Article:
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Photos courtesy Acura
This just in from the entertainment desk: Acura is claiming that 12 percent of The Avengers‘ success at the box office is because of the cameo appearance of the NSX.
Just a little joke for those of you who have been to see Marvel’s The Avengers already. In truth, the NSX convertible’s cameo as Tony Stark’s “driving off into the sunset” vehicle is too brief to give anything but a slight taste of Acura’s future products, and even as the official vehicles of S.H.I.E.L.D., the TL sedan and MDX crossover show up only momentarily and are quickly swallowed by the mayhem and violence of an introductory chase scene. The only other notable appearance of an Acura vehicle is a rather awkward ground shot of the RDX as New York is being inundated with the creepy alien minions of the Norse god, Loki, who is also essentially an alien with godlike powers. Yeah, it’s a bit far-fetched as a storyline for my tastes, but in the world of comic books, I guess anything goes. I think the far more realistic human villains of Batman’s Dark Knight series resonate more deeply with audiences. At least the Avengers themselves are a nice mix of super powers and all-too human character traits.
So why is Acura so gung-ho in promoting its association with the Avengers? Even though the vehicles are nowhere near the centre of attention as were the Camaro and other vehicles in the Transformers movies, Acura targeted Marvel’s The Avengers as the ideal association for their brand renaissance, and in particular, Tony Stark as Iron Man as portrayed by Robert Downey Jr. The billionaire playboy philanthropist genius descriptor is a bit of a reach for Acura (or as a target customer for any car in their lineup except the NSX), but the extraordinary results from the integration of machine and man reflect Acura’s desire to produce cars (yes, cars, moreso than trucks) that capture moments of indelible joy through the application of technology in an intuitive and emotional design. Acura also took the opportunity to preview a series of upcoming commercials that aim to highlight the emotional appeal of Acura products.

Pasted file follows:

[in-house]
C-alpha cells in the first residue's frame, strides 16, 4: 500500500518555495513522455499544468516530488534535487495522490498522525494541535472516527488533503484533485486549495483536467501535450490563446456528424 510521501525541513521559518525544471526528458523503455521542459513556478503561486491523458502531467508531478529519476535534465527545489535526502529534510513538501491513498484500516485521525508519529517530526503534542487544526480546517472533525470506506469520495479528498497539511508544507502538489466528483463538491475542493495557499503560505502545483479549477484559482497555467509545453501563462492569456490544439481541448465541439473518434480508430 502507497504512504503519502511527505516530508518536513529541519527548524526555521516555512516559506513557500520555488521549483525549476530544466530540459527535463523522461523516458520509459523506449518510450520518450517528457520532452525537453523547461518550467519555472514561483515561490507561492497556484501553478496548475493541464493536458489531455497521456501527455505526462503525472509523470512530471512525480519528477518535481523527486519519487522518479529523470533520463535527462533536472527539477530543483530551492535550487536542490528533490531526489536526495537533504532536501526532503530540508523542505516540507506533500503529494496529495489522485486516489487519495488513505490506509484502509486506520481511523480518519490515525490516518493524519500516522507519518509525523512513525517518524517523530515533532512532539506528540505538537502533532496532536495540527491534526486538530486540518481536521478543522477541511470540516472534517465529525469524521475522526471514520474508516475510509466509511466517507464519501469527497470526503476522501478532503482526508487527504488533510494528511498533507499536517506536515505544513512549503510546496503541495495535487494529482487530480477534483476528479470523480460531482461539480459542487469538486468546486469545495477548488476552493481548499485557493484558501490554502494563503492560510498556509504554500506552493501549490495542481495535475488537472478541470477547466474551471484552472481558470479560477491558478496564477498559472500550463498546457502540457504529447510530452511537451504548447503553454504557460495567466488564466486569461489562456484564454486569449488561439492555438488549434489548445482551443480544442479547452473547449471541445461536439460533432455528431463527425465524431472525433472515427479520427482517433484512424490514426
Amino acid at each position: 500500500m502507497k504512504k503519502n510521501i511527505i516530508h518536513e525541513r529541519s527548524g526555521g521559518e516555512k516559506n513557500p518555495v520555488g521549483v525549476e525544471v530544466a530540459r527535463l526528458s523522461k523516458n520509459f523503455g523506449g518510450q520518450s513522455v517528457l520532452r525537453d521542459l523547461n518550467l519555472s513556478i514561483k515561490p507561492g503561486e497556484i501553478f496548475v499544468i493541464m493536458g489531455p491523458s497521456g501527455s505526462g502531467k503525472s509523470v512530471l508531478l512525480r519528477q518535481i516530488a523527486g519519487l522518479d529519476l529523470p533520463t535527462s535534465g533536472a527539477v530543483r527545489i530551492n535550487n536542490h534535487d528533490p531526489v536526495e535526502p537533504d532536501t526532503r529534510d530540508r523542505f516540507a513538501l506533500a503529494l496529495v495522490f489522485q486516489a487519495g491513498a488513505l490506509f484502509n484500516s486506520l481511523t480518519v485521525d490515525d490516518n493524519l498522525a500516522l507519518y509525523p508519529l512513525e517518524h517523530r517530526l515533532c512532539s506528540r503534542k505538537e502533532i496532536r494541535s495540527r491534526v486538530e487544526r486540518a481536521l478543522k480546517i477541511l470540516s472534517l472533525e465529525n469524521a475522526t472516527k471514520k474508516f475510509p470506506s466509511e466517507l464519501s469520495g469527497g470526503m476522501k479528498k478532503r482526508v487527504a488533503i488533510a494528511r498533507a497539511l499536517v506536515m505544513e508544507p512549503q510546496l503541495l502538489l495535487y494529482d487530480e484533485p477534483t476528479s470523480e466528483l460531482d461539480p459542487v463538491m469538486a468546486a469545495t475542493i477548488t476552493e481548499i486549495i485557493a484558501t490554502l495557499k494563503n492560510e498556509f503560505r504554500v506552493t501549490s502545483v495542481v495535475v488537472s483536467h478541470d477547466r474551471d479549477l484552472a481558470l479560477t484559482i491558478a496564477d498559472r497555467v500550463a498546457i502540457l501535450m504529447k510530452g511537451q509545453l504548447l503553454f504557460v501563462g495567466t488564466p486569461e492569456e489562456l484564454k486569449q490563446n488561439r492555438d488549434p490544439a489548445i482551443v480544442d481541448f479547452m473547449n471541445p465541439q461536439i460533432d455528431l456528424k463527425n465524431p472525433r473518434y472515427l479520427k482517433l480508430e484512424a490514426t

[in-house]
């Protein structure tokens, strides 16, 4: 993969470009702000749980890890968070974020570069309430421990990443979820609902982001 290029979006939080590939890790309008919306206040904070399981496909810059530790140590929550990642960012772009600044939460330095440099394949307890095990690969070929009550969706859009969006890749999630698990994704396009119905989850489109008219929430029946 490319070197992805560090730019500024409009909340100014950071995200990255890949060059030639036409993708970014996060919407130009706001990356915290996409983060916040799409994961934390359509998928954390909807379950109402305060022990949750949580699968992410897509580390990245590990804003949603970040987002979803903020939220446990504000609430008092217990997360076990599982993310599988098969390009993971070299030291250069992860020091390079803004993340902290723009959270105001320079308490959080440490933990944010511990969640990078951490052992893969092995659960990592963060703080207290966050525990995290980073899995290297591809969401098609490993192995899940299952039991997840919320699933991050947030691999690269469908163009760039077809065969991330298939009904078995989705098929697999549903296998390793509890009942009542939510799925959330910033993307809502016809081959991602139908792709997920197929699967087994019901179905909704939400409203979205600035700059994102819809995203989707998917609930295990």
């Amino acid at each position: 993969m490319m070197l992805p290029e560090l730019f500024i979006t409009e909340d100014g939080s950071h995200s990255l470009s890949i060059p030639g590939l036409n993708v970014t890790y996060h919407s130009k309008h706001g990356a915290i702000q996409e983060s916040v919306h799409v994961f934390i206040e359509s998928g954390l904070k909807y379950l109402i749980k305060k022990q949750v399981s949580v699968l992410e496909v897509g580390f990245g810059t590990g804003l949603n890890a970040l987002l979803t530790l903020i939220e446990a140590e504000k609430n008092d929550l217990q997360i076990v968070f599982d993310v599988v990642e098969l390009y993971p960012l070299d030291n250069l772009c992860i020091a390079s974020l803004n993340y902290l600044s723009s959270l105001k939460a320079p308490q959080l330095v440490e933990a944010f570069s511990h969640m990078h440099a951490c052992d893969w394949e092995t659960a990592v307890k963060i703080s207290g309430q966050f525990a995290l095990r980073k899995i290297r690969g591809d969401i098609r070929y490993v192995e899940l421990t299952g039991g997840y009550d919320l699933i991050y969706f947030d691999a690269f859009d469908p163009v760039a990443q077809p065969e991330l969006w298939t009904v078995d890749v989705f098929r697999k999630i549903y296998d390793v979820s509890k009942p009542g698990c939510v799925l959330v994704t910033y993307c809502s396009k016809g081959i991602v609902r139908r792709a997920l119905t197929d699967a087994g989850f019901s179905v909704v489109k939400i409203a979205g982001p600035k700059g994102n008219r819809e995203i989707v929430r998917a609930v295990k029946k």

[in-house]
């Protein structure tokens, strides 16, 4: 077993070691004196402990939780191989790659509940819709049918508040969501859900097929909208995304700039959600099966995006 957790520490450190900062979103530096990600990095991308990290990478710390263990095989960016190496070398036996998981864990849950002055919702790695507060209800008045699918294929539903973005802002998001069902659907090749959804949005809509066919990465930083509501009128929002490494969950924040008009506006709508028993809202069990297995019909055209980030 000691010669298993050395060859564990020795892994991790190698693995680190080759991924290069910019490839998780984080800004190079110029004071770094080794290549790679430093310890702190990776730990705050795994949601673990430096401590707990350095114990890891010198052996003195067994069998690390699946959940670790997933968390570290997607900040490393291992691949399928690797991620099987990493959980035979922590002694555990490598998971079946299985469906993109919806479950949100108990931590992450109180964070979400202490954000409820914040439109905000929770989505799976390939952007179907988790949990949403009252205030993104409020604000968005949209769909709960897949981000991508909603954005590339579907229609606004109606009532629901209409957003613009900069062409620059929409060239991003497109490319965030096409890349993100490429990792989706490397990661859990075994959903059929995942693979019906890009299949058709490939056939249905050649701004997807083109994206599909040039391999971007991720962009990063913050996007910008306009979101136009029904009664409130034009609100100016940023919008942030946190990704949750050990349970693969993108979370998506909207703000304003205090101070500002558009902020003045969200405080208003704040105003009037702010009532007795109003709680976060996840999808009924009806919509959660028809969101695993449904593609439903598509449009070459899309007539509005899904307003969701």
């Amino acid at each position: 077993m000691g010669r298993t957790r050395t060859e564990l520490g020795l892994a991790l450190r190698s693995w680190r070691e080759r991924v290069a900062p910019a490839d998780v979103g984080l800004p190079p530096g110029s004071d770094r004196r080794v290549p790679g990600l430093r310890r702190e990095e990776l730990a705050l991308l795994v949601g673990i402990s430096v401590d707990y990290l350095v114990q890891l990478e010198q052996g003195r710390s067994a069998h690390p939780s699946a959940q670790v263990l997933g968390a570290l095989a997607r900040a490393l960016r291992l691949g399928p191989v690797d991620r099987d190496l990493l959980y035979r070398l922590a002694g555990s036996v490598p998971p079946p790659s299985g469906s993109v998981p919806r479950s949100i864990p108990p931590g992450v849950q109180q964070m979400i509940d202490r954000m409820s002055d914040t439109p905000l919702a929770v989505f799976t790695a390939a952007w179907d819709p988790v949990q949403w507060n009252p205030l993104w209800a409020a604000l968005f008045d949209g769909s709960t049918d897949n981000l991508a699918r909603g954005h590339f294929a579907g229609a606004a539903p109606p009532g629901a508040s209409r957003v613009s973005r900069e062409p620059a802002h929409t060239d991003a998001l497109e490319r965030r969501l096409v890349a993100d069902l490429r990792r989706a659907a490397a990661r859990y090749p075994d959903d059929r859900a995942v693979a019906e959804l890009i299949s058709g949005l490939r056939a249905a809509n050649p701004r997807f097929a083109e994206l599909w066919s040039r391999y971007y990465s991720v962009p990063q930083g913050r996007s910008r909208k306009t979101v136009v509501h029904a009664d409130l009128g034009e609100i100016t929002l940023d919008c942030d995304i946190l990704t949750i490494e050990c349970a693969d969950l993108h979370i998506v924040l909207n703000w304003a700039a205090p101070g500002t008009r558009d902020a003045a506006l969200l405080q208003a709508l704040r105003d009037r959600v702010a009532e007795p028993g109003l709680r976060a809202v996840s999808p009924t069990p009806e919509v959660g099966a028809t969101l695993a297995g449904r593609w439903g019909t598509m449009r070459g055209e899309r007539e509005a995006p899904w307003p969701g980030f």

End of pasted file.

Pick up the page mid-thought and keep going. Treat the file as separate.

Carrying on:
The NSX sure punches all of those emotional and technological buttons (and I’ll take a leap of faith in predicting that the driving experience too will be transcendental). But Acura’s launch of the ILX and RDX don’t exactly live up to the expectations that Acura is putting forth. A compact luxury vehicle with dated powertrains, the top-spec engine pulled from the Civic Si and available only with a manual transmission? Not gonna cut it. A compact crossover without even the full, torque-vectoring version of Acura’s Super-Handling All-Wheel Drive and the only significant advance being adaptive dampers? Upsizing the engine from a turbo-four that was ahead of its time to a V6, when most manufacturers are going the other way to meet stricter emissions regulations and improve fuel efficiency while still increasing power and only now moving up to a six-speed auto when many manufacturers are moving up to seven and eight gears? Disappointing on paper, though perhaps redeemed by a sublime driving experience. I can’t speak for myself, but if Paul Williams’ driving impressions in his First Drive of the RDX are anything to go by, they’re not quite out of the woods yet.